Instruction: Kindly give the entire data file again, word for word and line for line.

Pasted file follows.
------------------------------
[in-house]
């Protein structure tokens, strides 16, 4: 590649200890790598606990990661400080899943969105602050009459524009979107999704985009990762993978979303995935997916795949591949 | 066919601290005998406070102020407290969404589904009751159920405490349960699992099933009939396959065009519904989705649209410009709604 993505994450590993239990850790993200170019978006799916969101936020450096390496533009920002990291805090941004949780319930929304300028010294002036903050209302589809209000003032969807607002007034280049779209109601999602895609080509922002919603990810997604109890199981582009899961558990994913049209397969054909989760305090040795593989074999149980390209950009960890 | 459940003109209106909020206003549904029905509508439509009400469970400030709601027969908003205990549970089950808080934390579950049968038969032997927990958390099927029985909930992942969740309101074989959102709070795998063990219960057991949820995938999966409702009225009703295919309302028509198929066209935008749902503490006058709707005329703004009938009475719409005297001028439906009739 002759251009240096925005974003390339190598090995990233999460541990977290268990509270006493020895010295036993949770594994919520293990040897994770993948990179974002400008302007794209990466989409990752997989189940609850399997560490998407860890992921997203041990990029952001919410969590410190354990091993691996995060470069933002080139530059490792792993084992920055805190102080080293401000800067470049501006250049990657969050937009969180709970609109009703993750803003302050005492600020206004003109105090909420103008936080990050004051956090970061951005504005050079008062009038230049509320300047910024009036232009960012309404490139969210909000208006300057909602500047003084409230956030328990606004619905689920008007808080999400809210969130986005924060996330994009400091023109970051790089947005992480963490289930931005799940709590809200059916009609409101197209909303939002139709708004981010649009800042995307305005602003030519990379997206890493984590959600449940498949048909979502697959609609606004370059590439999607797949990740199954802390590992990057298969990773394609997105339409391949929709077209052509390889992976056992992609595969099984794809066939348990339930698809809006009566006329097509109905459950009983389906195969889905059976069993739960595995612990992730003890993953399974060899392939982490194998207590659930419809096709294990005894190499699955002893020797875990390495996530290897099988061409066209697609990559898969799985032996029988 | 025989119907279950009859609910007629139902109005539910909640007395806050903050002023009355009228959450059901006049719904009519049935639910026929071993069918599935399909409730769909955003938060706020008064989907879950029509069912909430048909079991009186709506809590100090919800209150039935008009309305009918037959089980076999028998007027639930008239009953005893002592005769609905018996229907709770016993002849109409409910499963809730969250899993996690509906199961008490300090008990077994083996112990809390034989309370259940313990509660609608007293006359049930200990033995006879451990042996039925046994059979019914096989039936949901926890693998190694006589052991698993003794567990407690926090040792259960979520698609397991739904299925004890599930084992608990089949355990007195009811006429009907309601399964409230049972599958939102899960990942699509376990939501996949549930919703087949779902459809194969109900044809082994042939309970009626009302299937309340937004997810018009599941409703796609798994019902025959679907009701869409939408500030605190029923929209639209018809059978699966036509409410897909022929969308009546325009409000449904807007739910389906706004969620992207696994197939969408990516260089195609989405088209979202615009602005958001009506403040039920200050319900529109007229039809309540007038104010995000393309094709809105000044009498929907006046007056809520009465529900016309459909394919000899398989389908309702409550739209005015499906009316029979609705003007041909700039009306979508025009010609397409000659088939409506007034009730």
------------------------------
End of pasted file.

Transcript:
[in-house]
């Protein structure tokens, strides 16, 4: 590649200890790598606990990661400080899943969105602050009459524009979107999704985009990762993978979303995935997916795949591949 | 066919601290005998406070102020407290969404589904009751159920405490349960699992099933009939396959065009519904989705649209410009709604 993505994450590993239990850790993200170019978006799916969101936020450096390496533009920002990291805090941004949780319930929304300028010294002036903050209302589809209000003032969807607002007034280049779209109601999602895609080509922002919603990810997604109890199981582009899961558990994913049209397969054909989760305090040795593989074999149980390209950009960890 | 459940003109209106909020206003549904029905509508439509009400469970400030709601027969908003205990549970089950808080934390579950049968038969032997927990958390099927029985909930992942969740309101074989959102709070795998063990219960057991949820995938999966409702009225009703295919309302028509198929066209935008749902503490006058709707005329703004009938009475719409005297001028439906009739 002759251009240096925005974003390339190598090995990233999460541990977290268990509270006493020895010295036993949770594994919520293990040897994770993948990179974002400008302007794209990466989409990752997989189940609850399997560490998407860890992921997203041990990029952001919410969590410190354990091993691996995060470069933002080139530059490792792993084992920055805190102080080293401000800067470049501006250049990657969050937009969180709970609109009703993750803003302050005492600020206004003109105090909420103008936080990050004051956090970061951005504005050079008062009038230049509320300047910024009036232009960012309404490139969210909000208006300057909602500047003084409230956030328990606004619905689920008007808080999400809210969130986005924060996330994009400091023109970051790089947005992480963490289930931005799940709590809200059916009609409101197209909303939002139709708004981010649009800042995307305005602003030519990379997206890493984590959600449940498949048909979502697959609609606004370059590439999607797949990740199954802390590992990057298969990773394609997105339409391949929709077209052509390889992976056992992609595969099984794809066939348990339930698809809006009566006329097509109905459950009983389906195969889905059976069993739960595995612990992730003890993953399974060899392939982490194998207590659930419809096709294990005894190499699955002893020797875990390495996530290897099988061409066209697609990559898969799985032996029988 | 025989119907279950009859609910007629139902109005539910909640007395806050903050002023009355009228959450059901006049719904009519049935639910026929071993069918599935399909409730769909955003938060706020008064989907879950029509069912909430048909079991009186709506809590100090919800209150039935008009309305009918037959089980076999028998007027639930008239009953005893002592005769609905018996229907709770016993002849109409409910499963809730969250899993996690509906199961008490300090008990077994083996112990809390034989309370259940313990509660609608007293006359049930200990033995006879451990042996039925046994059979019914096989039936949901926890693998190694006589052991698993003794567990407690926090040792259960979520698609397991739904299925004890599930084992608990089949355990007195009811006429009907309601399964409230049972599958939102899960990942699509376990939501996949549930919703087949779902459809194969109900044809082994042939309970009626009302299937309340937004997810018009599941409703796609798994019902025959679907009701869409939408500030605190029923929209639209018809059978699966036509409410897909022929969308009546325009409000449904807007739910389906706004969620992207696994197939969408990516260089195609989405088209979202615009602005958001009506403040039920200050319900529109007229039809309540007038104010995000393309094709809105000044009498929907006046007056809520009465529900016309459909394919000899398989389908309702409550739209005015499906009316029979609705003007041909700039009306979508025009010609397409000659088939409506007034009730």